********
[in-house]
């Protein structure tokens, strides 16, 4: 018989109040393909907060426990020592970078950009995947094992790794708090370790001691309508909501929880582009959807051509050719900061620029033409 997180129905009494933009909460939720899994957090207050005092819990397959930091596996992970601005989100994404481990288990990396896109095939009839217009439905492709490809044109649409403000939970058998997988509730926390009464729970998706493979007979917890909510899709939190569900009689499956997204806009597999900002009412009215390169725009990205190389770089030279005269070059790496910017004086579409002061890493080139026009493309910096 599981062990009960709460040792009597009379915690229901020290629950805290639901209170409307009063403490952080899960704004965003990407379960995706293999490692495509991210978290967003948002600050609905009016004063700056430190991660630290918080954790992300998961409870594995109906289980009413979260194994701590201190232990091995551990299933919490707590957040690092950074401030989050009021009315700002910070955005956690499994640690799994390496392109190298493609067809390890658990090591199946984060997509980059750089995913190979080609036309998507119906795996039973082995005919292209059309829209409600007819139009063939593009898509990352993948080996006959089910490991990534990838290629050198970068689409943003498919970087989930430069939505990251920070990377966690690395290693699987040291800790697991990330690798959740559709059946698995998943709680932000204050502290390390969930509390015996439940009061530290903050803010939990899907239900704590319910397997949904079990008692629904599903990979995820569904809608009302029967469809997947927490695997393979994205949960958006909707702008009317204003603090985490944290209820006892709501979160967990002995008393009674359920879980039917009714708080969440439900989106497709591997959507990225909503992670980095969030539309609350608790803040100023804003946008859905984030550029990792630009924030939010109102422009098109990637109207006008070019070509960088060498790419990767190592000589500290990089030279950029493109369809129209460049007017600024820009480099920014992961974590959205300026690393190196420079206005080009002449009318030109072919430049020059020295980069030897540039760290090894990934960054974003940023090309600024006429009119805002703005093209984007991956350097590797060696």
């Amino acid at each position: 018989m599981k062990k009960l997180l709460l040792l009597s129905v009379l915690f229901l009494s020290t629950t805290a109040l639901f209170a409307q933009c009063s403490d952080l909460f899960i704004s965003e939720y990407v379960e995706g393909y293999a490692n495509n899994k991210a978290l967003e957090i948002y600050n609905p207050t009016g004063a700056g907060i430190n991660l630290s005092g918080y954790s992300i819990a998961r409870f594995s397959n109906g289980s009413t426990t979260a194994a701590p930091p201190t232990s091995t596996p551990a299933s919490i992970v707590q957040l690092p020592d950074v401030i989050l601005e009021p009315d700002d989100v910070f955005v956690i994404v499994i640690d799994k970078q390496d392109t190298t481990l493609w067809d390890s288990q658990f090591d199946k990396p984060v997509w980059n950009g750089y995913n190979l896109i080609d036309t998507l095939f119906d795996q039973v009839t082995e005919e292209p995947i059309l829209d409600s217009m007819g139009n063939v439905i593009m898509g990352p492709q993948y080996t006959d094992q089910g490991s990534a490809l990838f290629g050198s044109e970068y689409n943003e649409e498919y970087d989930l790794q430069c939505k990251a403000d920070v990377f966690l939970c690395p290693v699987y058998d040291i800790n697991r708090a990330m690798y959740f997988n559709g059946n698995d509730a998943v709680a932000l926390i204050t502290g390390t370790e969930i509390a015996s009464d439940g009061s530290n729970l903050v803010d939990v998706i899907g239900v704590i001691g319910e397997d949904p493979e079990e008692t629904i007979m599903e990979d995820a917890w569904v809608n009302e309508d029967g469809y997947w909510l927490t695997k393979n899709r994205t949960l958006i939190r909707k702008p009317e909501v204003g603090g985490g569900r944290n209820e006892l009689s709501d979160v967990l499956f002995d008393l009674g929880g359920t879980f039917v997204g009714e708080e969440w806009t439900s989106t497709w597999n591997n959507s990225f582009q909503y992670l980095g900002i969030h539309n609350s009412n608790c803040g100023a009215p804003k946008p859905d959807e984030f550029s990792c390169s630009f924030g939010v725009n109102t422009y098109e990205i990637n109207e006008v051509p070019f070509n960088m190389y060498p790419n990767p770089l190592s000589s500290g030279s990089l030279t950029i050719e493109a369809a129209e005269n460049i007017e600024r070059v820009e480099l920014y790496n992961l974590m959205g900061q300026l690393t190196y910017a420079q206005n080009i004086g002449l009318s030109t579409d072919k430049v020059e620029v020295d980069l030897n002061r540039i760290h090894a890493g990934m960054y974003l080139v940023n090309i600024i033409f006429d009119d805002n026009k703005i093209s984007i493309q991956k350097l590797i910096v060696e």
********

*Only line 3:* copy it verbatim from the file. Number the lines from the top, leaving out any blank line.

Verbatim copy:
């Amino acid at each position: 018989m599981k062990k009960l997180l709460l040792l009597s129905v009379l915690f229901l009494s020290t629950t805290a109040l639901f209170a409307q933009c009063s403490d952080l909460f899960i704004s965003e939720y990407v379960e995706g393909y293999a490692n495509n899994k991210a978290l967003e957090i948002y600050n609905p207050t009016g004063a700056g907060i430190n991660l630290s005092g918080y954790s992300i819990a998961r409870f594995s397959n109906g289980s009413t426990t979260a194994a701590p930091p201190t232990s091995t596996p551990a299933s919490i992970v707590q957040l690092p020592d950074v401030i989050l601005e009021p009315d700002d989100v910070f955005v956690i994404v499994i640690d799994k970078q390496d392109t190298t481990l493609w067809d390890s288990q658990f090591d199946k990396p984060v997509w980059n950009g750089y995913n190979l896109i080609d036309t998507l095939f119906d795996q039973v009839t082995e005919e292209p995947i059309l829209d409600s217009m007819g139009n063939v439905i593009m898509g990352p492709q993948y080996t006959d094992q089910g490991s990534a490809l990838f290629g050198s044109e970068y689409n943003e649409e498919y970087d989930l790794q430069c939505k990251a403000d920070v990377f966690l939970c690395p290693v699987y058998d040291i800790n697991r708090a990330m690798y959740f997988n559709g059946n698995d509730a998943v709680a932000l926390i204050t502290g390390t370790e969930i509390a015996s009464d439940g009061s530290n729970l903050v803010d939990v998706i899907g239900v704590i001691g319910e397997d949904p493979e079990e008692t629904i007979m599903e990979d995820a917890w569904v809608n009302e309508d029967g469809y997947w909510l927490t695997k393979n899709r994205t949960l958006i939190r909707k702008p009317e909501v204003g603090g985490g569900r944290n209820e006892l009689s709501d979160v967990l499956f002995d008393l009674g929880g359920t879980f039917v997204g009714e708080e969440w806009t439900s989106t497709w597999n591997n959507s990225f582009q909503y992670l980095g900002i969030h539309n609350s009412n608790c803040g100023a009215p804003k946008p859905d959807e984030f550029s990792c390169s630009f924030g939010v725009n109102t422009y098109e990205i990637n109207e006008v051509p070019f070509n960088m190389y060498p790419n990767p770089l190592s000589s500290g030279s990089l030279t950029i050719e493109a369809a129209e005269n460049i007017e600024r070059v820009e480099l920014y790496n992961l974590m959205g900061q300026l690393t190196y910017a420079q206005n080009i004086g002449l009318s030109t579409d072919k430049v020059e620029v020295d980069l030897n002061r540039i760290h090894a890493g990934m960054y974003l080139v940023n090309i600024i033409f006429d009119d805002n026009k703005i093209s984007i493309q991956k350097l590797i910096v060696e």